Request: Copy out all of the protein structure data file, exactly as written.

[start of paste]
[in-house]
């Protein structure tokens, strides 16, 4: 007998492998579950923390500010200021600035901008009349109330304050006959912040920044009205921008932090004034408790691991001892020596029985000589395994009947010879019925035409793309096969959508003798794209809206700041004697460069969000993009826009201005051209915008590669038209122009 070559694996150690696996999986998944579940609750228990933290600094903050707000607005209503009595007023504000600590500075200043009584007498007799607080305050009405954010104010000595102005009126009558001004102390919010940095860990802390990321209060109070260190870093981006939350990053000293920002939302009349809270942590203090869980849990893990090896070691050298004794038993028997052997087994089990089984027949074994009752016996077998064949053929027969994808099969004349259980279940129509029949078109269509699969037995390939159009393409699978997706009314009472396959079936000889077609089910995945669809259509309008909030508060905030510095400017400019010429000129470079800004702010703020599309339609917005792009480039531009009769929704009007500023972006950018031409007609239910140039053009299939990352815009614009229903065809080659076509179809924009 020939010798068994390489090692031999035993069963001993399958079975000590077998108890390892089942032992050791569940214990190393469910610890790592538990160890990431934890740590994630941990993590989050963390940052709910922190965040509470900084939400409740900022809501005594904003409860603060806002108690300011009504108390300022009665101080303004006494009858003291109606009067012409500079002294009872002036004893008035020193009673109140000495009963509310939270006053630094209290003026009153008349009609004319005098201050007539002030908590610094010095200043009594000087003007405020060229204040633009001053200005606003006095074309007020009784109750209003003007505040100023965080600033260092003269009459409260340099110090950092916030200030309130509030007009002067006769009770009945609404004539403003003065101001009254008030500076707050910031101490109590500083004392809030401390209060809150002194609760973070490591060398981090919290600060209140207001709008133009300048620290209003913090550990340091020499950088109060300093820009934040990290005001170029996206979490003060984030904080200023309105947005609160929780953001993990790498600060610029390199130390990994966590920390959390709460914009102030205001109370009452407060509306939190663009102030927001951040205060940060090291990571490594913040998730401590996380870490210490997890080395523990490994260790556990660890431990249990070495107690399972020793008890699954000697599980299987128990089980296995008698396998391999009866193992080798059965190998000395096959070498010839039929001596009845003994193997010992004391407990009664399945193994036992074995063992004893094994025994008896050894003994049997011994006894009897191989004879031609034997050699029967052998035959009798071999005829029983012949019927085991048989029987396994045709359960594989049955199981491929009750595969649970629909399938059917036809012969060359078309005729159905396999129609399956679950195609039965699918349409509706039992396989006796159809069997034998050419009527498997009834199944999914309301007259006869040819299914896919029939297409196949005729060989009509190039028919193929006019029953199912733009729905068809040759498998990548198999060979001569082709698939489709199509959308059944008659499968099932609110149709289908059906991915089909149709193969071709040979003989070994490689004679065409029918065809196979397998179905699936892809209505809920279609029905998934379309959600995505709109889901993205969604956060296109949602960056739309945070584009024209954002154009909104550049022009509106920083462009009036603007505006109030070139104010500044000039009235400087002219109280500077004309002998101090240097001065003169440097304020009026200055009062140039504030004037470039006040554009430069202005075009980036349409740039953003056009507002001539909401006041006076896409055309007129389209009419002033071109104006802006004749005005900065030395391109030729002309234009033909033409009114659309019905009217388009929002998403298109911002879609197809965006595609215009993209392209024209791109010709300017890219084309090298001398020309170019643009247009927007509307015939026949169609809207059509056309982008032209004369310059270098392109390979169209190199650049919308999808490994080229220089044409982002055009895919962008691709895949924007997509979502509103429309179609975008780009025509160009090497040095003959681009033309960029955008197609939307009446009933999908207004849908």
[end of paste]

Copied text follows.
[in-house]
């Protein structure tokens, strides 16, 4: 007998492998579950923390500010200021600035901008009349109330304050006959912040920044009205921008932090004034408790691991001892020596029985000589395994009947010879019925035409793309096969959508003798794209809206700041004697460069969000993009826009201005051209915008590669038209122009 070559694996150690696996999986998944579940609750228990933290600094903050707000607005209503009595007023504000600590500075200043009584007498007799607080305050009405954010104010000595102005009126009558001004102390919010940095860990802390990321209060109070260190870093981006939350990053000293920002939302009349809270942590203090869980849990893990090896070691050298004794038993028997052997087994089990089984027949074994009752016996077998064949053929027969994808099969004349259980279940129509029949078109269509699969037995390939159009393409699978997706009314009472396959079936000889077609089910995945669809259509309008909030508060905030510095400017400019010429000129470079800004702010703020599309339609917005792009480039531009009769929704009007500023972006950018031409007609239910140039053009299939990352815009614009229903065809080659076509179809924009 020939010798068994390489090692031999035993069963001993399958079975000590077998108890390892089942032992050791569940214990190393469910610890790592538990160890990431934890740590994630941990993590989050963390940052709910922190965040509470900084939400409740900022809501005594904003409860603060806002108690300011009504108390300022009665101080303004006494009858003291109606009067012409500079002294009872002036004893008035020193009673109140000495009963509310939270006053630094209290003026009153008349009609004319005098201050007539002030908590610094010095200043009594000087003007405020060229204040633009001053200005606003006095074309007020009784109750209003003007505040100023965080600033260092003269009459409260340099110090950092916030200030309130509030007009002067006769009770009945609404004539403003003065101001009254008030500076707050910031101490109590500083004392809030401390209060809150002194609760973070490591060398981090919290600060209140207001709008133009300048620290209003913090550990340091020499950088109060300093820009934040990290005001170029996206979490003060984030904080200023309105947005609160929780953001993990790498600060610029390199130390990994966590920390959390709460914009102030205001109370009452407060509306939190663009102030927001951040205060940060090291990571490594913040998730401590996380870490210490997890080395523990490994260790556990660890431990249990070495107690399972020793008890699954000697599980299987128990089980296995008698396998391999009866193992080798059965190998000395096959070498010839039929001596009845003994193997010992004391407990009664399945193994036992074995063992004893094994025994008896050894003994049997011994006894009897191989004879031609034997050699029967052998035959009798071999005829029983012949019927085991048989029987396994045709359960594989049955199981491929009750595969649970629909399938059917036809012969060359078309005729159905396999129609399956679950195609039965699918349409509706039992396989006796159809069997034998050419009527498997009834199944999914309301007259006869040819299914896919029939297409196949005729060989009509190039028919193929006019029953199912733009729905068809040759498998990548198999060979001569082709698939489709199509959308059944008659499968099932609110149709289908059906991915089909149709193969071709040979003989070994490689004679065409029918065809196979397998179905699936892809209505809920279609029905998934379309959600995505709109889901993205969604956060296109949602960056739309945070584009024209954002154009909104550049022009509106920083462009009036603007505006109030070139104010500044000039009235400087002219109280500077004309002998101090240097001065003169440097304020009026200055009062140039504030004037470039006040554009430069202005075009980036349409740039953003056009507002001539909401006041006076896409055309007129389209009419002033071109104006802006004749005005900065030395391109030729002309234009033909033409009114659309019905009217388009929002998403298109911002879609197809965006595609215009993209392209024209791109010709300017890219084309090298001398020309170019643009247009927007509307015939026949169609809207059509056309982008032209004369310059270098392109390979169209190199650049919308999808490994080229220089044409982002055009895919962008691709895949924007997509979502509103429309179609975008780009025509160009090497040095003959681009033309960029955008197609939307009446009933999908207004849908």